What is the Difference Between Medicare and Medicaid?
Medicare is a federal entitlement program designed to provide medical coverage to Americans aged 65 and over. The program also covers all those with End-Stage Renal Disease and many disabled individuals. There are five components of Medicare.
Part A provides inpatient hospital coverage. Part B provides medical coverage for doctors’ visits, outpatient care, and some preventive services, and costs the same low monthly premium for almost everyone. Combined, Parts A and B make up Original Medicare.
Part C refers to the Medicare Advantage plans available through private health insurance companies which provide all the benefits of Parts A and B. Plans may also cover additional services, such as as vision, hearing, and prescription drug coverage for an extra monthly premium. Part D refers to prescription drug plans available through private insurers. The fifth component of Medicare is the Medicare Supplement Insurance, also know as Medigap. These plans are offered by private insurers to help fill in the gaps in coverage of Original Medicare, including co-payments, co-insurance, and deductibles. Medigap plans have an additional monthly premium.
Medicaid is a similar entitlement program meant to address the needs of a different population: the impoverished, children, pregnant women, and the disabled. Medicaid is a state-federal cooperative effort to provide basic medical assistance to individuals who cannot afford private health insurance on the individual market or through their employer. This means that the federal government contributes a certain portion of the funds necessary to maintain the program to each state, which then administers the program. Medicaid is known by many names, which varies on a state-by-state basis. Available benefits, services, and eligibility requirements also vary by state.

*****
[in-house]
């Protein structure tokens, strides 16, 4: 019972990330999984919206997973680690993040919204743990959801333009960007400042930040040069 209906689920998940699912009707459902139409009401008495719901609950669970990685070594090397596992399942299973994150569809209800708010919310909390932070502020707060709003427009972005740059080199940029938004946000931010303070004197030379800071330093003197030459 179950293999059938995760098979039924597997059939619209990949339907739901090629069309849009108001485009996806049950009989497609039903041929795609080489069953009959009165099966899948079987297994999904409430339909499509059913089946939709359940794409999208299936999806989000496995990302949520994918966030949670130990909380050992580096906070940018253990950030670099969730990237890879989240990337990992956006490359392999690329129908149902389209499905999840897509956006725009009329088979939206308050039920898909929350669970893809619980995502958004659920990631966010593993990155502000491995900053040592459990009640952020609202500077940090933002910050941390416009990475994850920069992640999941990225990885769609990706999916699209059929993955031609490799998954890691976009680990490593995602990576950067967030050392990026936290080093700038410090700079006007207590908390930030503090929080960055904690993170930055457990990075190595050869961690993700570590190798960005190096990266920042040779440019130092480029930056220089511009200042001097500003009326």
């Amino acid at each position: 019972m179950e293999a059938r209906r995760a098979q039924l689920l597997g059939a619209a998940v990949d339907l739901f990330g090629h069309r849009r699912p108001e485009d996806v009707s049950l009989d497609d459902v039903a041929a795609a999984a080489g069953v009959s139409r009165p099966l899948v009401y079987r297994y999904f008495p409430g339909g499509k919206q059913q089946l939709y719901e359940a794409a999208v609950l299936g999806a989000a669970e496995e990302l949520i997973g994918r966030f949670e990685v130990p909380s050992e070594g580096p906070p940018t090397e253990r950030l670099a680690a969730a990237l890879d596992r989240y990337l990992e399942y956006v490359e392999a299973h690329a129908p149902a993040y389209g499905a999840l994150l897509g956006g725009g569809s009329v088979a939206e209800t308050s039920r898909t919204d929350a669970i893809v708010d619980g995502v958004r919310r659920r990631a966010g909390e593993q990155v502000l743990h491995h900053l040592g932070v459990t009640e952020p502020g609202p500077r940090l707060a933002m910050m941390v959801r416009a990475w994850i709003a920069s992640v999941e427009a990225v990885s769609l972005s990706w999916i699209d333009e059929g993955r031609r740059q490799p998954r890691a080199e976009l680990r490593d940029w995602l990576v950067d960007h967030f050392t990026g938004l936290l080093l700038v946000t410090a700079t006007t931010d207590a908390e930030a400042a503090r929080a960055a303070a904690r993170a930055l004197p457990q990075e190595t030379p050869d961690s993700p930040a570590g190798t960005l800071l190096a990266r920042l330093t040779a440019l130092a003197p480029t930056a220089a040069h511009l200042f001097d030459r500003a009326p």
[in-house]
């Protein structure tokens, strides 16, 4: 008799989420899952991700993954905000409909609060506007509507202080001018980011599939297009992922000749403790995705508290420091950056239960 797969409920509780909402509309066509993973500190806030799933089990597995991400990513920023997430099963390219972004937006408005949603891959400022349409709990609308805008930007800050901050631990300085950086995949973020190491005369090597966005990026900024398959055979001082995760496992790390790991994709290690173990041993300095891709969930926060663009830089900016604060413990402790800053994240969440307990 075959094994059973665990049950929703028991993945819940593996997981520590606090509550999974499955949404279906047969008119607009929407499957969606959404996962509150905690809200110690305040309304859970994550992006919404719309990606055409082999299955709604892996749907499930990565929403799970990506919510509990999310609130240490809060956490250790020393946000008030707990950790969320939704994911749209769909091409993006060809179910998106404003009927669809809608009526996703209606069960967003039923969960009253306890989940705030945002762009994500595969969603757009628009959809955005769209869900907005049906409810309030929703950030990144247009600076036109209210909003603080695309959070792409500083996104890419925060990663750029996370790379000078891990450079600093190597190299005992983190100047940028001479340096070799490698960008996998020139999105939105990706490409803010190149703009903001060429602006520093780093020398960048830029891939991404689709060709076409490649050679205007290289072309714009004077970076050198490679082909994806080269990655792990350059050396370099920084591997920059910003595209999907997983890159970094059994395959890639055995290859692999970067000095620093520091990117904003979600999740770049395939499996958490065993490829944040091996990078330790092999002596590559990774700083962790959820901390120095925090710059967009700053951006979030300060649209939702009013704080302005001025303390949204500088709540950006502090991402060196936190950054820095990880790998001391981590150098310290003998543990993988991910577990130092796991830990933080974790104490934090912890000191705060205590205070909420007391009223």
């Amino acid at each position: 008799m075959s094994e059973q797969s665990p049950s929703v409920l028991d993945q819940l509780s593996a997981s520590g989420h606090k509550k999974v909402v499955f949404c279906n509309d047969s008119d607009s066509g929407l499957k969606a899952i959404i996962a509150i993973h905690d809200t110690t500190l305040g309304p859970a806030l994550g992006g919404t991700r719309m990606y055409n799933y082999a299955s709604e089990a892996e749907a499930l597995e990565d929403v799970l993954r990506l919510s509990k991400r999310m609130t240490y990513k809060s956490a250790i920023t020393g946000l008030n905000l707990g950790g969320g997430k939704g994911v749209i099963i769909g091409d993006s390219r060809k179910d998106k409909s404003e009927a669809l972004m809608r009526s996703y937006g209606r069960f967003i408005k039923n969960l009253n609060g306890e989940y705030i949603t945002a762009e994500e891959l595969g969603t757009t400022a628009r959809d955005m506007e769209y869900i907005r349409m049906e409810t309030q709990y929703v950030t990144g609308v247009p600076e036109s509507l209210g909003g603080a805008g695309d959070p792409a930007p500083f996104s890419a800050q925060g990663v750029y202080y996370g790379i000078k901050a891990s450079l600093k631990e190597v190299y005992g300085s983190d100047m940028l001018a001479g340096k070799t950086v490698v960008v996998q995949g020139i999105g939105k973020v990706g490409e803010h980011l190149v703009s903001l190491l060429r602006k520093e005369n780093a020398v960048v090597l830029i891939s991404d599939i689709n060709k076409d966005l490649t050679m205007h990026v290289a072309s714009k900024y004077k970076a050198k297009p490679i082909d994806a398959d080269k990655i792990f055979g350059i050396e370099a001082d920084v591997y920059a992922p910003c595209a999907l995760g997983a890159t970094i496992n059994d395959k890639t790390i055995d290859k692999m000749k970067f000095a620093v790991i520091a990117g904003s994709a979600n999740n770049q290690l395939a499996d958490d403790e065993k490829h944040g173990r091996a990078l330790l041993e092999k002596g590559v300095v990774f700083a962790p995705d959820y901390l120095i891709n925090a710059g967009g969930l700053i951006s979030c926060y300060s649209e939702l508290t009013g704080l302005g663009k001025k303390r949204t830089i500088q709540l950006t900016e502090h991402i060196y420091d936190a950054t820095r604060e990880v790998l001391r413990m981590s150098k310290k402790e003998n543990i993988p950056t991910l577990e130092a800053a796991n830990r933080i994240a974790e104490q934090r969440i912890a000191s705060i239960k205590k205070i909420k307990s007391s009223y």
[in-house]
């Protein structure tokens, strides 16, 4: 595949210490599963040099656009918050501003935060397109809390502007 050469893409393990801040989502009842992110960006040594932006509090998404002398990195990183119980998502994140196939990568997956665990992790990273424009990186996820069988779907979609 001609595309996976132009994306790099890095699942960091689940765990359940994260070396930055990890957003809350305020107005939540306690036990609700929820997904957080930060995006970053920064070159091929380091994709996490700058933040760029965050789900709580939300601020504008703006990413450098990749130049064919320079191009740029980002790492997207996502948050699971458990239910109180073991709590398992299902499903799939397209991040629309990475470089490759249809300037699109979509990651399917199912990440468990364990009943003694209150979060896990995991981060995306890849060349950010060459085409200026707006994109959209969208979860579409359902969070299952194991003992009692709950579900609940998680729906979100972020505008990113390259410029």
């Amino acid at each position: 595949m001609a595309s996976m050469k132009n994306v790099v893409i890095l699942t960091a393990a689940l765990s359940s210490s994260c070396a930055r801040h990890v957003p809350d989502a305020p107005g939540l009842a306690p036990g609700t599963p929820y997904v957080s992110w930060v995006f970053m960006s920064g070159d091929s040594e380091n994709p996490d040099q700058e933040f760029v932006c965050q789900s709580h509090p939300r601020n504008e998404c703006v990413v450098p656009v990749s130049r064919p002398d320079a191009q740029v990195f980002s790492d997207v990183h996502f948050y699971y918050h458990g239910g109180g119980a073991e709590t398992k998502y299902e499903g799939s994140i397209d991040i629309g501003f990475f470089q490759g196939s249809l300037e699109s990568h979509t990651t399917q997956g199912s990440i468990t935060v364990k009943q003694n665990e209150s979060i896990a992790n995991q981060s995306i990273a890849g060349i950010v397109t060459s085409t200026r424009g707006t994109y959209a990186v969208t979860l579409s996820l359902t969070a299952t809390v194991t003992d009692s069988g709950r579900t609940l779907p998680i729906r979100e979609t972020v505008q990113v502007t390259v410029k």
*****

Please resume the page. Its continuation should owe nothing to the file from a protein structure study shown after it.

In practice, Medicaid works much like having private health insurance: enrollees are given a card to present at the doctor’s office and, if the doctor participates in Medicaid, the state will pay for the appointment minus the contribution of any other health insurance the individual carries. Medicaid covers the cost of most major medical expenses, such as in- and outpatient hospital care, laboratory services, home health care, nursing home care, and ambulance service. There are different eligibility requirements in each state, but all states have an income ceiling which recipients must be below.
Under the Medicaid umbrella, states have created different programs based on the demonstrated needs of their residents. For example, in most states, Medicaid funds have established programs to benefit pregnant women, the blind, and those requiring managed care. All states have implemented the federal State Children’s Health Insurance Program within their Medicaid plan, which provides basic medical insurance to all children (and sometimes their families, based on income). In some instances, individuals may be eligible for both Medicare and Medicaid, particularly disabled Americans.